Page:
United States District Court, E.D. Wisconsin
CASSANDRA GAMBLINS, on behalf of her minor children AGW, AGG, GWJ, CAG, and KGT, Plaintiff,
MILWAUKEE CHILD PROTECTIVE SERVICES and SAINT A, Defendants.
Stadtmueller U.S. District Judge.
February 20, 2018, the plaintiff, Cassandra Gamblins
(“Gamblins”), filed a pro se complaint
and a petition to proceed in forma pauperis. (Docket
#1 and #2). The case was initially assigned to Magistrate
Judge Nancy Joseph, who granted Gamblins leave to proceed
in forma pauperis. (Docket #5). Upon screening the
complaint pursuant to 28 U.S.C. § 1915(e), Magistrate
Joseph determined that it failed to state a claim under
federal law, but allowed Gamblins the opportunity to file an
amended complaint making clear the federal claim she intended
to allege. Id. On April 5, 2018, Gamblins filed an
amended complaint. (Docket #6). Magistrate Joseph determined
that it, too, failed to state a claim under federal law and
therefore should be dismissed. (Docket #8). Because not all
parties have had the opportunity to consent to magistrate
judge jurisdiction, Magistrate Joseph prepared a
recommendation for dismissal and the case was reassigned to
this branch of the Court for consideration of that
5, 2018, this Court entered an order allowing Gamblins one
additional opportunity to amend her complaint to cure the
defects that both Magistrate Joseph and this Court identified
for her. (Docket #10). On July 26, 2018, the Court received
Gamblins' second amended complaint. (Docket #12). As with
her previous complaints, Gamblins' second amended
complaint does not state a claim that can be remedied by this
alleges that Milwaukee Child Protective Services
(“CPS”) and Saint A violated her constitutional
rights (she no longer names as defendants the individuals who
work for those entities). (Docket #12 at 2). She repeats the
story she told in her earlier pleadings: officers of the
defendants visited her home unannounced and removed her
children. Id. This time, she explains that her
children were removed because “the house that I was
staying in became unlivable for me and my kids.”
Id. She believes CPS should help her improve her
living situation, not take her kids from her. Id. at
2-3. She also states that her two oldest children have been
returned to her care, but her three youngest children have
not been returned. Id. at 3.
Court explained in its July 5 order that Gamblins'
allegations arguably touch on her Fourteenth Amendment right
to “familial integrity.” Xiong v.
Wagner, 700 F.3d 282, 291 (7th Cir. 2012). To state a
claim for violation of that right, Gamblins must have alleged
that her children were removed from her care without definite
and articulable evidence giving rise to a reasonable
suspicion of danger. Id. Gamblins has not alleged
this; instead, she alleges that her children were removed
because the home where she was residing with them was
unlivable. Further, Gamblins no longer names the individual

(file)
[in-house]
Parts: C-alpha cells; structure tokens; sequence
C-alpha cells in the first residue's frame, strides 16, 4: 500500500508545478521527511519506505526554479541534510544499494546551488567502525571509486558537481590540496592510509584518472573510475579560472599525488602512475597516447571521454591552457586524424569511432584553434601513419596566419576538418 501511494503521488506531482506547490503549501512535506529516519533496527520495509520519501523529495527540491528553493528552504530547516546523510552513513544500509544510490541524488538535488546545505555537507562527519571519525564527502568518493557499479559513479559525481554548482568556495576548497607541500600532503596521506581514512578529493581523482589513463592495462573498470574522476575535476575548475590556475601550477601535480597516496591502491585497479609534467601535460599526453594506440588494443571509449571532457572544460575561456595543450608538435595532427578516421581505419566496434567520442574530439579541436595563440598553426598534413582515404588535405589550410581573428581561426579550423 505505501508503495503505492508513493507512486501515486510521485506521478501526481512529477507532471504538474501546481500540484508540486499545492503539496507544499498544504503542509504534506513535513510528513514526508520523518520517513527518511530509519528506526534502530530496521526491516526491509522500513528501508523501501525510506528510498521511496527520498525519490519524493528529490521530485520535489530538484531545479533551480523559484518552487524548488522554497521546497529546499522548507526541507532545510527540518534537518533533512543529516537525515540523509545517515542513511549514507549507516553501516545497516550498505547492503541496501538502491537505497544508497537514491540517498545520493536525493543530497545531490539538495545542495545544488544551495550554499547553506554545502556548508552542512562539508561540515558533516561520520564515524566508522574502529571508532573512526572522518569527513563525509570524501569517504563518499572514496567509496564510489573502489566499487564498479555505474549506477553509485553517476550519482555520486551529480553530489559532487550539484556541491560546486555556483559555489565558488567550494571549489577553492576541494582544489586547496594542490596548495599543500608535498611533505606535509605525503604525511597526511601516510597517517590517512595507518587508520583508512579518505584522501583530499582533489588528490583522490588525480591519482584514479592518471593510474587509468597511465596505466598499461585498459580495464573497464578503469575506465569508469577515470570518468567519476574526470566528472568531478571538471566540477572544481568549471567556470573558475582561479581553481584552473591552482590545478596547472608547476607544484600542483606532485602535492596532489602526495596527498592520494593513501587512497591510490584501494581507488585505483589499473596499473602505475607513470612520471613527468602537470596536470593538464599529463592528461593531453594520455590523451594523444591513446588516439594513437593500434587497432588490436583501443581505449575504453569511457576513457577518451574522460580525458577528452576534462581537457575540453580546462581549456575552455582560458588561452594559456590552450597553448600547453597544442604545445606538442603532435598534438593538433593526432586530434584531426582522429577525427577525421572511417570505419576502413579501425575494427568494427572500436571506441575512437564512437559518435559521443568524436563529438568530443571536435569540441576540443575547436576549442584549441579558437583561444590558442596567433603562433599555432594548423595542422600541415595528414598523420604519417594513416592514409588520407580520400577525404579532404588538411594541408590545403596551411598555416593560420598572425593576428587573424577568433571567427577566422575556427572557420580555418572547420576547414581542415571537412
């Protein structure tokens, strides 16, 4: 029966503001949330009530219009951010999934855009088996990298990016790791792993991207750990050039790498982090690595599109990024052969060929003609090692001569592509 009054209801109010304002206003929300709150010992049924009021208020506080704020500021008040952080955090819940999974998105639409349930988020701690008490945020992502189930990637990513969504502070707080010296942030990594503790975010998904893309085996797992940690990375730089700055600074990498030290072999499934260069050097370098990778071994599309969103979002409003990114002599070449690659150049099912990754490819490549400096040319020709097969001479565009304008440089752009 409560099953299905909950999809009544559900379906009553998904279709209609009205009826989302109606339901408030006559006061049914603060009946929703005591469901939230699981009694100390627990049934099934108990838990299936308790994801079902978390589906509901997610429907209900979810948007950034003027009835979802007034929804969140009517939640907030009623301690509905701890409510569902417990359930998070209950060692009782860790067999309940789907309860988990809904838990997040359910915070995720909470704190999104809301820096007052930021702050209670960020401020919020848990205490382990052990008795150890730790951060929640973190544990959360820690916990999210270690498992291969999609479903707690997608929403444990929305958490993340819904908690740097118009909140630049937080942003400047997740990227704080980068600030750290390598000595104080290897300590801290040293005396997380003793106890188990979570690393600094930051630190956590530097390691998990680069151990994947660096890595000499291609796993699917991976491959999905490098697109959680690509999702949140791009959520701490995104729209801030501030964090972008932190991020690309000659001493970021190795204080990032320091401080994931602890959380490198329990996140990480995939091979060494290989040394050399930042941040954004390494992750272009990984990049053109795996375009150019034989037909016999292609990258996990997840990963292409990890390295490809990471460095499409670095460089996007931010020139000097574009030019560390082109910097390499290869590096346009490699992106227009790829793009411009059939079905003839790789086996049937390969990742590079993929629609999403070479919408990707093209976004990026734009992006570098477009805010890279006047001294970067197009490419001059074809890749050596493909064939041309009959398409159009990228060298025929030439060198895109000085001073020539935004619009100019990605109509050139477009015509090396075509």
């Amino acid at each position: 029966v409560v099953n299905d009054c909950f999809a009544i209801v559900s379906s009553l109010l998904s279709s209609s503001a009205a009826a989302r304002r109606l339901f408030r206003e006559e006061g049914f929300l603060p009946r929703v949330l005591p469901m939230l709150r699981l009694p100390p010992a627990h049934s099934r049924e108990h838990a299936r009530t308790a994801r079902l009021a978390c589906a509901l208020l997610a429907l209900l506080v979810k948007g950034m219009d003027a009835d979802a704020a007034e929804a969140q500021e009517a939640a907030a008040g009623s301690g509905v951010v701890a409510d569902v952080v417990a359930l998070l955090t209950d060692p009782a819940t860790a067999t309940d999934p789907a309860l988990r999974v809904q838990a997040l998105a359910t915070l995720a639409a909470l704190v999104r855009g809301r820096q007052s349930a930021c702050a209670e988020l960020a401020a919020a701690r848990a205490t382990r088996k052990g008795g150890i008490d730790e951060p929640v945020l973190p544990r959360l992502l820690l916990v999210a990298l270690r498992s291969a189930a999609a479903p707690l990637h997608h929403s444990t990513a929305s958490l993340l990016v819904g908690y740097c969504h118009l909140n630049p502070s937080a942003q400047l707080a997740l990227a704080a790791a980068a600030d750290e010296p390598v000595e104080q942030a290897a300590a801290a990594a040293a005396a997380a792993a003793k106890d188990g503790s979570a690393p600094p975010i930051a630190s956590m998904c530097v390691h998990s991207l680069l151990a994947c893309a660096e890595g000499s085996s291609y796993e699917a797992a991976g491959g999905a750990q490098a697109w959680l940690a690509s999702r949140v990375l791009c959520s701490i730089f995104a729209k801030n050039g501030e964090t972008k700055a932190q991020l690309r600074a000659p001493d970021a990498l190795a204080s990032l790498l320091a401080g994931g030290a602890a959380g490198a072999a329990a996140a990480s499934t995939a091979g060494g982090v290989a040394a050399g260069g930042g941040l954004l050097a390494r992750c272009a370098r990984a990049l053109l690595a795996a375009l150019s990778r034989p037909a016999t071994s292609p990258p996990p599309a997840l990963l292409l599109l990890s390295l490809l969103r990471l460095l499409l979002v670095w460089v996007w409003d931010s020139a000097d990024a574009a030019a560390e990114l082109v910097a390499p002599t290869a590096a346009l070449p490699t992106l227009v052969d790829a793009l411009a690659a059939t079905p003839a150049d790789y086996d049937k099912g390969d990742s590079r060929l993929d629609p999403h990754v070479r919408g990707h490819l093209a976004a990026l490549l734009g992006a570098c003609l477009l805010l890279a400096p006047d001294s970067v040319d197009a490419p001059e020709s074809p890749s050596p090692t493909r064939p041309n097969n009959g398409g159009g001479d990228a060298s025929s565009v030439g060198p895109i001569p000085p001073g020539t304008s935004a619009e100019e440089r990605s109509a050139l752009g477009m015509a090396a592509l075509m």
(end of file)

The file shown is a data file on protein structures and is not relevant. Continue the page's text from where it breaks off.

caseworkers as defendants, and they are the only people from
whom she could get relief. As the Court already explained,
Gamblins cannot bring this claim against CPS because it is a
state agency immune from suit for damages. See Ryan v.
Ill. Dep't of Children & Family Servs., 185 F.3d
751, 758 (7th Cir. 1999). Gamblins cannot bring a claim
against Saint A because, even if it were considered a state
actor, Gamblins has not alleged that a policy or practice of
Saint A, as opposed to the individual misconduct of its
caseworkers, caused her constitutional deprivation. See
Woodward v. Corr. Med. Servs. of Ill., Inc., 368 F.3d
917, 927 (7th Cir. 2004). Gamblins' allegations continue
to fall short in these respects, and therefore a Fourteenth
Amendment claim cannot proceed.
the Court also explained in its July 5 order that even if her
children had a claim under the Fourth Amendment for being
unreasonably removed from their home, see Xiong, 700
F.3d at 289, Gamblins cannot bring those claims on their
behalves. See Foster v. Bd. of Educ. of City of
Chicago, 611 Fed.Appx. 874, 877 (7th Cir. 2015)
(non-lawyer parent cannot represent her minor child).
Gamblins again named her children as plaintiffs, but they are
not properly part of this case.
Court is left, again, with the impression that the relief
Gamblins truly seeks is the return of her children. She
cannot pursue that relief here. The proper avenue for that
relief is an appeal through the CPS appeal process.
See Wis. Stat. §48.981(3)(c)5p (explaining that
“[a] person who is the subject of a final determination
… that the person has abused or neglected a child has
the right to a contested case hearing on that determination
under ch. 227” and detailing the procedure for
requesting such a hearing).
Gamblins has not stated a claim on which relief can be
granted, this case must be dismissed. 28 U.S.C. §
1915(e)(2)(B). Having already been given two opportunities to
amend her complaint, Gamblins will not be granted another.
The dismissal will be with prejudice.
IT IS ORDERED that this action be and the
same is ...